A recent DVD and new CD add insights and break new ground to the guitarist’s singular accomplishments
Sharon Isbin long ago earned the right to drop the word “female” from the phrase “greatest (female) classical guitarist.” If anyone cares to argue the point, just hand them a copy of the 2015 DVD “Sharon Isbin: Troubador”—it shouldn’t take more than ten minutes to close the case.
There’s a good chance you might want to hand a few of the DVDs out, as holiday season is close upon us. Better still for Madisonians, Isbin is about to grace the stage of Overture Hall with the Madison Symphony Orchestra and John DeMain for concerts Friday and Saturday nights and Sunday afternoon.
We will get to hear her play not only the ubiquitous “Concierto de Aranjuez” by Joaquin Rodrigo, but also the Chris Brubeck guitar concerto written for her, “Affinity.” This latter is a reminder of one quality in which the DVD abundantly illustrates: Isbin’s tireless work in expanding the repertory for her instrument has been virtually lifelong and incredibly successful. In the course of the documentary, we get to hear reminiscences from composers such as John Corigliano who, when first asked by Isbin to write for her, flat-out refused. Turns out that more than one successful composer had little or no understanding of the instrument itself…but Isbin (pictured above, courtesy of J. Henry Fair) managed to overcome those obstacles time and again.
Of course there are many wonderful moments of her playing solo and with orchestra, and the former category is made so vivid and compelling by the cinematography of Rob Fortunato. And if those all-too-brief glimpses of her impeccable technique in close-up leave the viewer wanting more, well, we get more, with some bonus material that includes an unforgettable “Asturias” of Albeniz. There are nearly 30 minutes of bonus material in all.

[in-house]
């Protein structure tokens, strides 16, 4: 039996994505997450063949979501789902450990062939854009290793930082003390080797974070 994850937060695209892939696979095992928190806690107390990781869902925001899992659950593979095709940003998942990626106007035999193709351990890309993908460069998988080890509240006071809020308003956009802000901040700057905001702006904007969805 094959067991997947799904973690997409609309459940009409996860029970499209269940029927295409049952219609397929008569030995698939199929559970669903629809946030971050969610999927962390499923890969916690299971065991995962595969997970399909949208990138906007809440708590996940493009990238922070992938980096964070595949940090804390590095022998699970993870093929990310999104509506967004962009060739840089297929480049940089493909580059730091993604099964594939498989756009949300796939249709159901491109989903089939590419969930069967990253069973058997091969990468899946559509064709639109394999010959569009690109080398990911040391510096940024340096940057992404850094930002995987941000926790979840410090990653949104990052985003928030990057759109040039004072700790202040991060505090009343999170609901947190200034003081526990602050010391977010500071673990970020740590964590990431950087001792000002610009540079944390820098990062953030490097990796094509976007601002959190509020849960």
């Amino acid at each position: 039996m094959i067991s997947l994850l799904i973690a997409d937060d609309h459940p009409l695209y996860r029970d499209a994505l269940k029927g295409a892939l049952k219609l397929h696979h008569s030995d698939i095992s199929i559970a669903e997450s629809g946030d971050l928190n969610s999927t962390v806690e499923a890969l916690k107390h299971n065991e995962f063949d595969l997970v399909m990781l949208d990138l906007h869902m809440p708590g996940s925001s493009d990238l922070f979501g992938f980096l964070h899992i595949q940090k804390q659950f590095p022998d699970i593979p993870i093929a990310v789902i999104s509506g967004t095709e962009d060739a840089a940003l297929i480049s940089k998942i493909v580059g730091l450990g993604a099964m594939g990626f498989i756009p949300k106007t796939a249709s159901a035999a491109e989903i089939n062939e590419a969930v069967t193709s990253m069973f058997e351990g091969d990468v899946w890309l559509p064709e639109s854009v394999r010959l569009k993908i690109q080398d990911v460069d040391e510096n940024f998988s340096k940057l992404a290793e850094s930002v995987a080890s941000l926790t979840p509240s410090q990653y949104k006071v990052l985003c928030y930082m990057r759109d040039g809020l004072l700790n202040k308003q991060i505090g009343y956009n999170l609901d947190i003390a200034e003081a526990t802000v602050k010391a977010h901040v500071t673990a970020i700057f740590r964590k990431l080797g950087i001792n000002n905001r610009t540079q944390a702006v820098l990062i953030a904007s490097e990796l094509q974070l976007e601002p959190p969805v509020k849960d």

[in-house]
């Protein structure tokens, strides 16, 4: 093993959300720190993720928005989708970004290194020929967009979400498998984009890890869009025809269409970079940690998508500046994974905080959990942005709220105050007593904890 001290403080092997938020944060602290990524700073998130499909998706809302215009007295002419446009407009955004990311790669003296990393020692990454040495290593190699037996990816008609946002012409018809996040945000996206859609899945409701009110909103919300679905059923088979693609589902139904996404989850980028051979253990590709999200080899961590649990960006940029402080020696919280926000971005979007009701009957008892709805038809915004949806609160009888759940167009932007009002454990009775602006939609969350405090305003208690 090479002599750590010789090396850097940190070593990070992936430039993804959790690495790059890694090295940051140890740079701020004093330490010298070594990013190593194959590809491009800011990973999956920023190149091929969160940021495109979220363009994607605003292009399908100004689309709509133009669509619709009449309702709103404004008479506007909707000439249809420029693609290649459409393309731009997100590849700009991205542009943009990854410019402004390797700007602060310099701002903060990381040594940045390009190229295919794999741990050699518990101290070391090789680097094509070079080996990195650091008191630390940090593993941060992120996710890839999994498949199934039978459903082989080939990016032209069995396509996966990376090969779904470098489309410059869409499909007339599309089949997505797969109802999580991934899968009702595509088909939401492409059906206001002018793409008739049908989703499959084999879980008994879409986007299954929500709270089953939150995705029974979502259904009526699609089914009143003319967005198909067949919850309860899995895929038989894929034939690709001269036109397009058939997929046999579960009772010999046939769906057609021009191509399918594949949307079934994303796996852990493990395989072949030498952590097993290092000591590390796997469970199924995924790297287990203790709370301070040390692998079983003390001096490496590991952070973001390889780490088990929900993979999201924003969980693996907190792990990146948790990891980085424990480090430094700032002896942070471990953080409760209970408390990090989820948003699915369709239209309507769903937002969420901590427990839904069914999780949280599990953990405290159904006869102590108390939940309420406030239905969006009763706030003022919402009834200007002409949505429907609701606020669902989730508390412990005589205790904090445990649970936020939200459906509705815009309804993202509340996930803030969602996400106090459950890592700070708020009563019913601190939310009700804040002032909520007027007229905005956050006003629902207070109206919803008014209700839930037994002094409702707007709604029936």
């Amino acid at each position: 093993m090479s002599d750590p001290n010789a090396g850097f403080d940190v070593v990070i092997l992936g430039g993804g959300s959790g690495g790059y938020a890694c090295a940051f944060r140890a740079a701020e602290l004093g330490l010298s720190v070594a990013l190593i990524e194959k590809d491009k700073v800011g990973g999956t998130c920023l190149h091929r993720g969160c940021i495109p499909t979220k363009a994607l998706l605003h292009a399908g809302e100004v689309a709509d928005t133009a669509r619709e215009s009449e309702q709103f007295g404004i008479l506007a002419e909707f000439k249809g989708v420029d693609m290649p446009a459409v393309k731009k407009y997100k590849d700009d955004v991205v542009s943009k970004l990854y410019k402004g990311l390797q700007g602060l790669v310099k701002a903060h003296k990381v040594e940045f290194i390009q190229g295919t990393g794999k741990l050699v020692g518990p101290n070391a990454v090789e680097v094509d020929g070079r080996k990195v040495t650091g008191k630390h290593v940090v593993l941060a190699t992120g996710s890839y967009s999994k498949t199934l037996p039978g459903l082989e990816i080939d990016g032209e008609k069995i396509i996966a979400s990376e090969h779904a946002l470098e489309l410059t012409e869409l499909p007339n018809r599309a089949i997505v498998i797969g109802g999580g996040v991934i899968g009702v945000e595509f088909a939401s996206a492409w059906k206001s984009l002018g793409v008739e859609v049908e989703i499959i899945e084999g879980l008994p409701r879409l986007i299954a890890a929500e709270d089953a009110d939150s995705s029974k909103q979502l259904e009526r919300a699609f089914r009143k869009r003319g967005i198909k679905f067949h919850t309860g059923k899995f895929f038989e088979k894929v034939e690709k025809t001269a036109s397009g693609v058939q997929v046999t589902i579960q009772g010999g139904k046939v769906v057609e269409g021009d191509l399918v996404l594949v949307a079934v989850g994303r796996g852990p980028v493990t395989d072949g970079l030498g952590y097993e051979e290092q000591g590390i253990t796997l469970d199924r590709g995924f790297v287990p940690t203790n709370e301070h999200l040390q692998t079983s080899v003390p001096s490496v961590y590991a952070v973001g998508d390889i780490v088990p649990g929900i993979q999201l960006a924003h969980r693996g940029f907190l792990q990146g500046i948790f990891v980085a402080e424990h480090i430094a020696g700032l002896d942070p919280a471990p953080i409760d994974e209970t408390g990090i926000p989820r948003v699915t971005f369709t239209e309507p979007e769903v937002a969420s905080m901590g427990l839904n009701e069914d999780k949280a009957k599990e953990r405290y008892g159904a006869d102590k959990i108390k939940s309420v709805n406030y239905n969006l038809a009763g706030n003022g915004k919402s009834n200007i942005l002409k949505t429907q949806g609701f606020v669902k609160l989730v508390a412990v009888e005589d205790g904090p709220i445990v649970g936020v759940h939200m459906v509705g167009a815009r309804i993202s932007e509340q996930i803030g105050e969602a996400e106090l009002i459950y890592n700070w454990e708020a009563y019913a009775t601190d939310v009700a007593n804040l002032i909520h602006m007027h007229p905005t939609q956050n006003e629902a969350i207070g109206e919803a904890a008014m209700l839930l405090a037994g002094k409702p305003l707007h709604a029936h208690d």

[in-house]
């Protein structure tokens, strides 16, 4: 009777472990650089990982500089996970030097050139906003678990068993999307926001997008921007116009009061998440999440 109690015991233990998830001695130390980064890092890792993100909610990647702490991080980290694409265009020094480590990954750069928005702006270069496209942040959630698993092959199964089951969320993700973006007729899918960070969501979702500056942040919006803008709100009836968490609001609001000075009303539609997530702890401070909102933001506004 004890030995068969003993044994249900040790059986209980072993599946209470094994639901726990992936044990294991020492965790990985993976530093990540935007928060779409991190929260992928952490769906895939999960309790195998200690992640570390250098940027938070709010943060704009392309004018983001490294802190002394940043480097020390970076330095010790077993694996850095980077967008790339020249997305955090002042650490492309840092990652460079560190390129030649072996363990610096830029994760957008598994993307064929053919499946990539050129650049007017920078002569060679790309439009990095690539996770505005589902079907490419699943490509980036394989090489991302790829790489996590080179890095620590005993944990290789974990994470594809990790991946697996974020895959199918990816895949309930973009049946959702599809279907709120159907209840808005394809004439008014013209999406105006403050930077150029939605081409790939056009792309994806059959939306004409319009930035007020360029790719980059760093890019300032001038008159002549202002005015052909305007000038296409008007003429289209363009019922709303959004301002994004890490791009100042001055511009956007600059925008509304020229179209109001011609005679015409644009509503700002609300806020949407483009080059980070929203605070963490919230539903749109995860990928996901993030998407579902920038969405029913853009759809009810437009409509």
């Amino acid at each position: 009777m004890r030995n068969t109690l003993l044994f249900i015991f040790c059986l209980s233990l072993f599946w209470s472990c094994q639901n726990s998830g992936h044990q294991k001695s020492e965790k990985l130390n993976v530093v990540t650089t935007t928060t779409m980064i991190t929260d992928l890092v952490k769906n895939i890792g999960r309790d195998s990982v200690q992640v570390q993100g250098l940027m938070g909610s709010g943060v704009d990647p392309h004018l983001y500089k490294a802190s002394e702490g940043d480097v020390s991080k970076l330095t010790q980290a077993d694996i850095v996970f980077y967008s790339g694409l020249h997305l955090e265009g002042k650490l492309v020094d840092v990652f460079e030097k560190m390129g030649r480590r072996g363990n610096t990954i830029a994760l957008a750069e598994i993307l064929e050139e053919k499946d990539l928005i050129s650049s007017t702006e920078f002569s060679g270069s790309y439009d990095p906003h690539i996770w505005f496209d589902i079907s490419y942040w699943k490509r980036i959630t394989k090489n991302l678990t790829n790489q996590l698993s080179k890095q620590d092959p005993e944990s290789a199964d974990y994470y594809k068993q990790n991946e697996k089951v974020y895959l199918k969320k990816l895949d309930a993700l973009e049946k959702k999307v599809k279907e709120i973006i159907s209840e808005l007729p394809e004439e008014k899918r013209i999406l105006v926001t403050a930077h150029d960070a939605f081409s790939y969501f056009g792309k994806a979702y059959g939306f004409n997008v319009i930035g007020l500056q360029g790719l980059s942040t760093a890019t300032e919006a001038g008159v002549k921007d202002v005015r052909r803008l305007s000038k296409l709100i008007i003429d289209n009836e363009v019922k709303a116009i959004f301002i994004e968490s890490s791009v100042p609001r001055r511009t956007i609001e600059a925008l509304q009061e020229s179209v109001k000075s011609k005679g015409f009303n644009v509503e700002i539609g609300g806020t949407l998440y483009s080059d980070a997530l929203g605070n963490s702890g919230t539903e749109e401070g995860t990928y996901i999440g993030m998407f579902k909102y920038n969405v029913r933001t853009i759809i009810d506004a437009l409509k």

The one-hour documentary couldn’t be more engaging in telling the story of her childhood and youth, including her almost accidental introduction to the guitar. Isbin first fought to rise to the top of a male-dominated genre, but ultimately has become a worthy successor to Andres Segovia in more than just her playing: It is not just that she is a true master of the instrument, but jsut as he won the fight to elevate the guitar to concert hall status, Isbin has built on that and added a legacy of enriching the repertoire and even crossing over to work with jazz and rock musicians. This Video Arts International release is a fitting testament to a career which is happily still going strong.
Isbin’s latest CD is “Alma Española,” the result of a wildly successful pairing of her guitar artistry with the unique voice of Isabel Leonard. The Bridge disc overflows with remarkable arrangements of songs by Federico Garcia Lorca and Montsalvatge, arranged by Isbin. Leonard is the owner of an incredibly earthy, smoky mezzo-soprano voice, and more than once on this disc, it is easy to close one’s eyes and feel transported to Spain (or beyond!).
Isbin is also featured on some short solo works by Granados and Tarrega. Surely one of the highlights for many listeners will be Rodrigo’s vocal version of the great slow movement from his “Concierto de Aranjuez.” Among the many historical footnotes that accompany this release is the fact that it was Rodrigo’s wife who wrote the lyrics, following the death of their child; Isbin had a 20-year relationship with the Rodrigos beginning in 1979, and it was their daughter, Cecilia, who asked Isbin to be the first to record this version.
Anyone who takes a moment to start listing all that they are thankful for at this time of year quickly has a sizable list…but Madison music lovers can add one more in advance of the official holiday, thanking everyone involved for giving us the chance to hear Isbin in person…and have a second helping of gratitude in being able to experience her artistry in our own homes as well.